Pass the Bar
By Dean L. Jones
March is National Nutrition Month, designed to get more of us thinking specifically on better nutrition. This year’s theme is ‘Bite into a Healthy Lifestyle,’ which is endorsed by the U.S. Department of Health and Human Services (HHS), who feels that the more Americans develop a healthy lifestyle, the less likely we are going to get sick, thereby more likely reducing national health care costs.
Accordingly, the Nestle USA corporation announced how they are removing harmful artificial colors and flavors from their confection products. This includes replacing ingredients like Red 40 and Yellow 5 in its Butterfinger candy bar and replacing artificial vanillin in Crunch bars with natural vanilla flavor.
As a consequence, we will probably start noticing advertising messages from Nestle stating how there are no artificial flavors and colors in their candy bars. The mystic surrounding foodstuff never ends where one might think it is okay to munch a snack or two when there is less harmful processed ingredients.
While, nine of Nestlé’s chocolate candies still contain caramel coloring, as the slow removal of the toxic caramel coloring is that the familiar taste will be lost, followed by an anticipated trend of lost revenue. Nonetheless, certain types of caramel color have confirmed research showing a link to causing cancer due to 4-methylimidazole (4-MeI), a chemical byproduct formed when certain types of caramel coloring are manufactured.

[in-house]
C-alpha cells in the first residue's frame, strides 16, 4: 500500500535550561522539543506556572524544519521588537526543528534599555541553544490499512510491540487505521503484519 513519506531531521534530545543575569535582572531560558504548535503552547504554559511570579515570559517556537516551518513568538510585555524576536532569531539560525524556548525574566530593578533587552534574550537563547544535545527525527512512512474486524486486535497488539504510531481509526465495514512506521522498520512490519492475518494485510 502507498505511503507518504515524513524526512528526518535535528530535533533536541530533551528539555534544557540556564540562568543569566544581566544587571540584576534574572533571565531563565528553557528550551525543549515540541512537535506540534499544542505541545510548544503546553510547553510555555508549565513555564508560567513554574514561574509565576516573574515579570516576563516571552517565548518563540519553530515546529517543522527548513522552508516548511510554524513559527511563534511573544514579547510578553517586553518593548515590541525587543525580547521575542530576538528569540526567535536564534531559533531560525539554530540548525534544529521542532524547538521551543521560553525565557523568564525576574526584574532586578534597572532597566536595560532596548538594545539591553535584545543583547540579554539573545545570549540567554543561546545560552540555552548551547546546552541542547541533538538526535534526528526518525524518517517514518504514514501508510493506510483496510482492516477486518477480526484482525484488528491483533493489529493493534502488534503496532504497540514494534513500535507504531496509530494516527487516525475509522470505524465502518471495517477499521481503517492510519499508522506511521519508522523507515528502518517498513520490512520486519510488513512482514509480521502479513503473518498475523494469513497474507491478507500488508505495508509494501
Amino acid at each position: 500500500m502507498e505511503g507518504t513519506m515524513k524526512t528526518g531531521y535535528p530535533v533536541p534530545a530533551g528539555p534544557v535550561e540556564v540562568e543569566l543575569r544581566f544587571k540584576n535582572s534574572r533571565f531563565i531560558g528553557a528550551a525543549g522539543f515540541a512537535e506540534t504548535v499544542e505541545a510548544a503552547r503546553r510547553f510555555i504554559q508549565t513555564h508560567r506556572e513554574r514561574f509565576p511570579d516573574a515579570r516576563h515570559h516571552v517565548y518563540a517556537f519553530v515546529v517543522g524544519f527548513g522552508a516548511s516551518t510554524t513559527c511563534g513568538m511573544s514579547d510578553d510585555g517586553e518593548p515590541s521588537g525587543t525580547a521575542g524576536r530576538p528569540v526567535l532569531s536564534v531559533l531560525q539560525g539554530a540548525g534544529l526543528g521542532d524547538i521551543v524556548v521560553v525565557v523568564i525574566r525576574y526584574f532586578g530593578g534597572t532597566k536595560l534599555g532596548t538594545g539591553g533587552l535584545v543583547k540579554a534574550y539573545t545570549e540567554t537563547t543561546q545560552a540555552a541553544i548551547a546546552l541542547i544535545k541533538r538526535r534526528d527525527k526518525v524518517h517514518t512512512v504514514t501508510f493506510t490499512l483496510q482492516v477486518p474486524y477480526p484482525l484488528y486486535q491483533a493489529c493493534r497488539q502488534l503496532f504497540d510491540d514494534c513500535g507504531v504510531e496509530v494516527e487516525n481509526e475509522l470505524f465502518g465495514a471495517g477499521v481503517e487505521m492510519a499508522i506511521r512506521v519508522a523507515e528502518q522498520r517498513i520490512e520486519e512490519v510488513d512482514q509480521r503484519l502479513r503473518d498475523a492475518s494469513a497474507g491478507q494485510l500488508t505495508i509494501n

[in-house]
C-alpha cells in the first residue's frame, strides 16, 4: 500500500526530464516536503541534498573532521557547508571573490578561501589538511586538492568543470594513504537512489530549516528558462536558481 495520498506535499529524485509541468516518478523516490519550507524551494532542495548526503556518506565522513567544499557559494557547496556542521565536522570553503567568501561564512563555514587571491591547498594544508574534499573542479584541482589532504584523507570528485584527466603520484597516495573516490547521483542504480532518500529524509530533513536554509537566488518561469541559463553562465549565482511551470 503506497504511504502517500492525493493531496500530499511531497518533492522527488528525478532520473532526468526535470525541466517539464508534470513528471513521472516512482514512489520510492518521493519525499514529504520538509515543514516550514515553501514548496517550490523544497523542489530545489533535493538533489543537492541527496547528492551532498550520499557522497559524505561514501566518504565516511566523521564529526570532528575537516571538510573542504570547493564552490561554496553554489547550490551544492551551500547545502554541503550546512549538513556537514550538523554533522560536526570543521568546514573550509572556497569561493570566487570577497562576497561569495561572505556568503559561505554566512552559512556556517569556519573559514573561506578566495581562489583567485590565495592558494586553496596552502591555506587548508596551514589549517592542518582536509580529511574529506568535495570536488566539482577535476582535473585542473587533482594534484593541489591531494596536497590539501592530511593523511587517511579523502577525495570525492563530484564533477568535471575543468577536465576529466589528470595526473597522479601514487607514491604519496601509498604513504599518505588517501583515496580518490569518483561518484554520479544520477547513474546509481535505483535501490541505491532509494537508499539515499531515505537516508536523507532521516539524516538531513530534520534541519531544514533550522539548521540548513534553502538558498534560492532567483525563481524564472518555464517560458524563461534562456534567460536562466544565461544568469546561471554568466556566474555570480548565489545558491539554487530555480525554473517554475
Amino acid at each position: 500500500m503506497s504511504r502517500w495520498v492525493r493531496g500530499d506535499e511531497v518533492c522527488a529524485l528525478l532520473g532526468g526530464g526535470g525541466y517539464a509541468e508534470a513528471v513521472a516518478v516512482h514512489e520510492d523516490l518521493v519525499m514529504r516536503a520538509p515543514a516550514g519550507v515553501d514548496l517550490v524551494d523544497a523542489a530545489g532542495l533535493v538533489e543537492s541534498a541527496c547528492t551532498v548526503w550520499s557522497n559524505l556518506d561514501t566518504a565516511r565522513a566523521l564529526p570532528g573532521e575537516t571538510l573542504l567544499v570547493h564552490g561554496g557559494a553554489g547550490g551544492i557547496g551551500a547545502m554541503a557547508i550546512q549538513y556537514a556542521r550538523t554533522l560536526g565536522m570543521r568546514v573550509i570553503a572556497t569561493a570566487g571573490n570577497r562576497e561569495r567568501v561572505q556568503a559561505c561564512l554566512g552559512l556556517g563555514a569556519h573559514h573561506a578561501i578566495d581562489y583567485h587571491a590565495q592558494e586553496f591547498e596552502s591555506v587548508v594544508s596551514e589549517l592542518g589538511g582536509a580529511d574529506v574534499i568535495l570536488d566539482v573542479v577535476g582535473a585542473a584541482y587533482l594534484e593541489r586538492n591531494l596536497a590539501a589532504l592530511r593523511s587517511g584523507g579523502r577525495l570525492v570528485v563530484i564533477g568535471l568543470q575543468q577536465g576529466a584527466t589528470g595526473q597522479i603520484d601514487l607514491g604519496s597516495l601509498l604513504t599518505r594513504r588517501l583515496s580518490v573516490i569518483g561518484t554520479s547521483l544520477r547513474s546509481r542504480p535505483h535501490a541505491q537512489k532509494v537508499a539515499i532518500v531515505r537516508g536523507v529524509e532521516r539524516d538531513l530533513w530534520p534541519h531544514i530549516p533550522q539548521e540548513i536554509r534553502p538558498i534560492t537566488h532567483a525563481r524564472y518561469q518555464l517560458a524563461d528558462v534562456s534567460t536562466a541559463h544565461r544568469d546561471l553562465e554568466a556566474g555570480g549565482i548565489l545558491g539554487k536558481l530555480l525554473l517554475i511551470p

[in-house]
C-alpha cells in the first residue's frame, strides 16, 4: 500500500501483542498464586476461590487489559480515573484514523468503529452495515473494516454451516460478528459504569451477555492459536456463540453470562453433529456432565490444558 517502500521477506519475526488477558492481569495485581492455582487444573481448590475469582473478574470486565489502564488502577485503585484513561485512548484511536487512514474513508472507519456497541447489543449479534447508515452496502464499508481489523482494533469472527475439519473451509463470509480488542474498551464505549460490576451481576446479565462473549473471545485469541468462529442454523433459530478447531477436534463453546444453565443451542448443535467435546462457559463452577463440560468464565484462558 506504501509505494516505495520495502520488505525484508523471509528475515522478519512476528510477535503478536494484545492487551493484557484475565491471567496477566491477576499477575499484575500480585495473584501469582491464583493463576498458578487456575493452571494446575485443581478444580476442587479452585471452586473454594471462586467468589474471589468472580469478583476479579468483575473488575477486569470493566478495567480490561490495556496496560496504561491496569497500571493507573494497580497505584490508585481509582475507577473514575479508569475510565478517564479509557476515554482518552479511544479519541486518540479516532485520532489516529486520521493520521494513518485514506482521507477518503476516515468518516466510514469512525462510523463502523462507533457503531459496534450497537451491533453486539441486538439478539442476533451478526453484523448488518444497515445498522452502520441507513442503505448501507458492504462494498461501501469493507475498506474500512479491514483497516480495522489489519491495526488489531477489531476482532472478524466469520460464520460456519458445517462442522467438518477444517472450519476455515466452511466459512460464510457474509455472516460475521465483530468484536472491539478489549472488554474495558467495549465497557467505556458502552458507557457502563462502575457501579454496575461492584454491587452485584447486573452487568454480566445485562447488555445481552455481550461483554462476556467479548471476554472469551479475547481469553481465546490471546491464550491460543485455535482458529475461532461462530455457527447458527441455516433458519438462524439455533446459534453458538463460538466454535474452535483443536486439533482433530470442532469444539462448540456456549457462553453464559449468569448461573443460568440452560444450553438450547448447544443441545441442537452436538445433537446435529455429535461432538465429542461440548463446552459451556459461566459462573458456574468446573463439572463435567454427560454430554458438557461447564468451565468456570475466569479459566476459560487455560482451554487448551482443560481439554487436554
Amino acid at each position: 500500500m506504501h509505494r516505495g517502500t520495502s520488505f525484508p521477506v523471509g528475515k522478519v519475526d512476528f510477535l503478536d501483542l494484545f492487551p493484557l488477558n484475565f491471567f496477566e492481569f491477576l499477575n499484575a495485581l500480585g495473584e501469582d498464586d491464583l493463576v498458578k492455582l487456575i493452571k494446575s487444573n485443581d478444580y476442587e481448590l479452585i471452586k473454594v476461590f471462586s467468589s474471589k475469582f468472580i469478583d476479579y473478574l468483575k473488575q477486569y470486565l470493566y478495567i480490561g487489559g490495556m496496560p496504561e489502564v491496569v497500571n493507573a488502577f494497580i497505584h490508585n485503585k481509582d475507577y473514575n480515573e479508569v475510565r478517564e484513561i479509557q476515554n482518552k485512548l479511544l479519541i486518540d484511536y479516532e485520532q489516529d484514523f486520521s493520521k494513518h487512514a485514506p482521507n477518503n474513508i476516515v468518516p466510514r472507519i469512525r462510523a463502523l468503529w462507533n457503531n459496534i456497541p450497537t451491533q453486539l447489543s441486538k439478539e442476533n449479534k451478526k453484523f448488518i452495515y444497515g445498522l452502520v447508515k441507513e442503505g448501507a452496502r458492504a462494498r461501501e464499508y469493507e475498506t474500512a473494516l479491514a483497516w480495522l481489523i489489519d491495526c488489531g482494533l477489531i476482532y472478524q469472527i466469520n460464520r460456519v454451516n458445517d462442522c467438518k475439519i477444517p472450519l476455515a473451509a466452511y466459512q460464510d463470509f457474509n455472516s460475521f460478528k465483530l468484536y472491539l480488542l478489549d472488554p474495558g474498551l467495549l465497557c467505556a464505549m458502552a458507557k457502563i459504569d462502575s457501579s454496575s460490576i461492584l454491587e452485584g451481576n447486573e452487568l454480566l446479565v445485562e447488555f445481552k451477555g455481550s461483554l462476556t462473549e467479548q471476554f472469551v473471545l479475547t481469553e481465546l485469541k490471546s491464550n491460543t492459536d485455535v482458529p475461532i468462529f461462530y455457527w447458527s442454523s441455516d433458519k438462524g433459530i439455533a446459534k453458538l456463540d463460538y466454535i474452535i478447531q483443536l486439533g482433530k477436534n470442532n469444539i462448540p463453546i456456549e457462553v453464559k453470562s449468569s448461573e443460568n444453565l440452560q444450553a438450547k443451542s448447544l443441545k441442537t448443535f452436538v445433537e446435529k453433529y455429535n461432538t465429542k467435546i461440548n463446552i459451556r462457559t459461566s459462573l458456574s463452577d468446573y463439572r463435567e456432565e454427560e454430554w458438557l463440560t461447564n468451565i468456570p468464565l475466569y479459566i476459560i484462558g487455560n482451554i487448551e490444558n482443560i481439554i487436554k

Now add to that the problems sugar and processed fructose in particular cause to our liver organ, which has a limited capacity to metabolize excess sugar. Consequently, it is metabolized into body fat, which is known to contribute to causing chronic metabolic diseases, including but not limited to, Type 2 diabetes, cardiovascular disease, high blood pressure, dementia, and various cancers.
Science shows how people who consume 21% or more of their daily calories in the form of sugary filled items are two times more likely to die from heart disease, compared to those who got 7% or less of their daily calories from added sugary foodstuff. This risk is nearly three times more likely for those who consume 25% or more of their daily calories from added sugar.
Bear in mind, Nestlé’s original sized Butterfinger bar contains 29-grams (7+ teaspoons) of processed sugar. The suggested 1/4 serving of a Butterfinger giant size bar contains 16-grams (4 teaspoons) of processed sugar, which means when you eat the whole thing 16-teaspoons of processed sugar are consumed.
Commonly, business offices host honor snack tables, which are set up to leave specified money for taking a candy bar and/or other similar snacks. Sadly, too many do not pass the [candy] bar eating experience, hence neglecting the negative health ramifications from routinely devouring sugary-filled foodstuff. Health risks are directly associated with regularly eating candy bars and/or combined with other sugary beverages and foodstuffs with artificial ingredients, so live SugarAlert!
Dean Jones is an Ethics Advocate, Southland Partnership Corporation (a public benefit organization), contributing his view on certain aspects of foodstuff.